Once known primarily for its smartphone and small camera accessories, Ulanzi has been getting into tripods lately. And the new Ulanzi TT09 VideoGo Carbon Fibre Travel Tripod (buy here) looks to offer some great features for photographers and filmmakers.
As you might have already figured out, its legs are made from carbon fibre, with quick-release flip locks. Its centre column features a levelling base at the top, and its handle comes off completely to reveal some useful tools.
Ulanzi VideoGo Carbon Fibre Travel Tripod
There’s no shortage of travel tripods on the market today. And it kind of feels like a lot of “new” releases are just recycling old tripod designs and concepts. And while there isn’t really all that much you can do with a tripod, Ulanzi seems to have combined some of the best features together to make a very nice-looking travel tripod.
The basic description is that it’s got 5-segment carbon fibre legs with flip lever locks and rubber feet. It also has a carbon fibre centre column. It has rubber feet on the bottom of each leg and a pan-tilt head on top.
The legs have a load capacity of 20kg (44.09lb), a ball head load capacity of 5kg (11.02lb) and an overall weight of 1.5kg (3.31lb). It packs down to 45cm (17.72″) in length and expands all the way up to 142cm (55.91″) at maximum extension with the centre column up.
It boasts some higher-end features
With those specs, it already seems like a fairly normal, standard, respectable travel tripod, especially given its price tag – which we’ll get to later. But it also includes some of the features we’ve come to expect from higher-end travel tripods, too.
The rubber feet on the bottom can be unscrewed and replaced with metal spikes for when you’re shooting on terrain where rubber feet aren’t ideal. Rubber feet are great on smooth flat ground, but out in the wild, spikes are often your best bet.
Its centre column is also completely removable and the legs have three locking positions. This means you can get your camera extremely low to the ground while having the stability and large footprint of three widely spread tripod legs.
Built-in ball levelling head
The top of the tripod where the head is mounted sports a reverse ball head design. This means that the ball sits below the pan action of the head. This ensures that when you pan while shooting a video, your horizon stays level throughout the shot.
This is something I’ve mentioned here on DIYP before in the review for the Manfrotto 190X Video tripod (buy here). It’s the main reason why I prefer video tripods for shooting things like landscape photography, particularly when shooting panoramic landscapes. Here’s a demonstration I shot back then.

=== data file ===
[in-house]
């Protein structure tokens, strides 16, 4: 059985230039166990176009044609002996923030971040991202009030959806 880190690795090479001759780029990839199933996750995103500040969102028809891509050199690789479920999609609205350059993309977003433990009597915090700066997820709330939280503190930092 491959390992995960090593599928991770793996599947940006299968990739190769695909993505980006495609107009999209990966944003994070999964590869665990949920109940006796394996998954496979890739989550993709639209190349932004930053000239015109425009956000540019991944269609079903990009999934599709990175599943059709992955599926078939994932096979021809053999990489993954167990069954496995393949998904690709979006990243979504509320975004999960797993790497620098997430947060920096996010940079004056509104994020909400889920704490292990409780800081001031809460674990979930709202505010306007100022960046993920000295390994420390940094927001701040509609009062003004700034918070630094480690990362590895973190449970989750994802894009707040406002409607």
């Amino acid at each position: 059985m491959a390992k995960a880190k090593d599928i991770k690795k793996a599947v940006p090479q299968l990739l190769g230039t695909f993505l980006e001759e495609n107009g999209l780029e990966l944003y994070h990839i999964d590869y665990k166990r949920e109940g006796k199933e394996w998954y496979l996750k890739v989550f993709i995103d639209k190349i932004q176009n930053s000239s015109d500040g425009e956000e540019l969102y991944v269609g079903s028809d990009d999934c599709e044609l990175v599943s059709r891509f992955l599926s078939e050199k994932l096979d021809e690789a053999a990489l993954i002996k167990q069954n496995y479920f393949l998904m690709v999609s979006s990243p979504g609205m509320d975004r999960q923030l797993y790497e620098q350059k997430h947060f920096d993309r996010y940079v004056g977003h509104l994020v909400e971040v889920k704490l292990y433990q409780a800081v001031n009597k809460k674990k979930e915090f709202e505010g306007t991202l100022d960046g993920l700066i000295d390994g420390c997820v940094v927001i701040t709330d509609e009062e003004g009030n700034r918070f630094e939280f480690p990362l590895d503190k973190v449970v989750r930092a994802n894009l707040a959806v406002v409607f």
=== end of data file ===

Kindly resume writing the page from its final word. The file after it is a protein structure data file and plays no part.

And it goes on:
The tripod head is available with three different mounting options on top. There’s the traditional Arca Swiss, the Ulanzi CLAW quick-release mounting plate and the Ulanzi F38 mounting plate version. Each of these comes at a different cost and you only get one option, so choose wisely.
But wait, there’s more!
One of the most annoying things about the majority of tripods is that over time, things work loose. The day you buy it, it’s good and firm, but the more you use it, a screw gets a little slack here or there, and all of a sudden, your tripod legs are waving around like a drunk octopus.
It’s easily solved with Allen keys, screwdrivers, socket sets or other tools, but how many of us are going to carry those out with us on every single shoot just in case something happens to work itself loose that day? Not many of us, I’d bet.
Ulanzi has us covered, though. The handle, normally used for tilting and panning when shooting video, is removable and features a hex socket on the end of it. Inside the handle itself are seven different bits (CR-V T6, CR-V 3.5, CR-V H2.5, CR-V H3.0, CR-V PH1, CR-V PH2 and CR-V H4.0) to let you tweak and tighten everything on location as any loosening issues arise.
Overall, it looks like a pretty well-thought-out and practical tripod. And while it doesn’t have a traditional video tripod head on top, what it does have looks as though it should easily satisfy most travel video needs with small mirrorless cameras. It should also offer advantages over traditional travel tripods for photography, too.
I have to admit that while I’d want to have a good play with one before making a decision, I could see myself replacing my Manfrotto Befree Live (buy here) with one of these. If the real world experiences matches on the on-paper specs and it doesn’t feel cheap, almost certainly.
Ulanzi TT09 VideoGo Travel Tripod Specs
|Tripod Legs||Lever Lock Leg Design|
|Tripod Capacity||20kg (44.09lb)|
|Ball Head Capacity||5kg (11.02lb)|
|Max Height (w/o centre column)||119cm (46.85″)|
|Max Height (w/centre column)||142cm (55.91″)|
|Min Height||14cm (5.51″)|
|Folded Height||45cm (17.72″)|
Price and Availability
The Ulanzi TT09 VideoGo Carbon Fibre Travel Tripod is available to buy now for $219.95, $239.95 or £259.95 for the Arca Swiss, CLAW and F38 mount versions, respectively. This is an early bird introductory offer, and those prices will each increase by $40 once the launch promotion ends.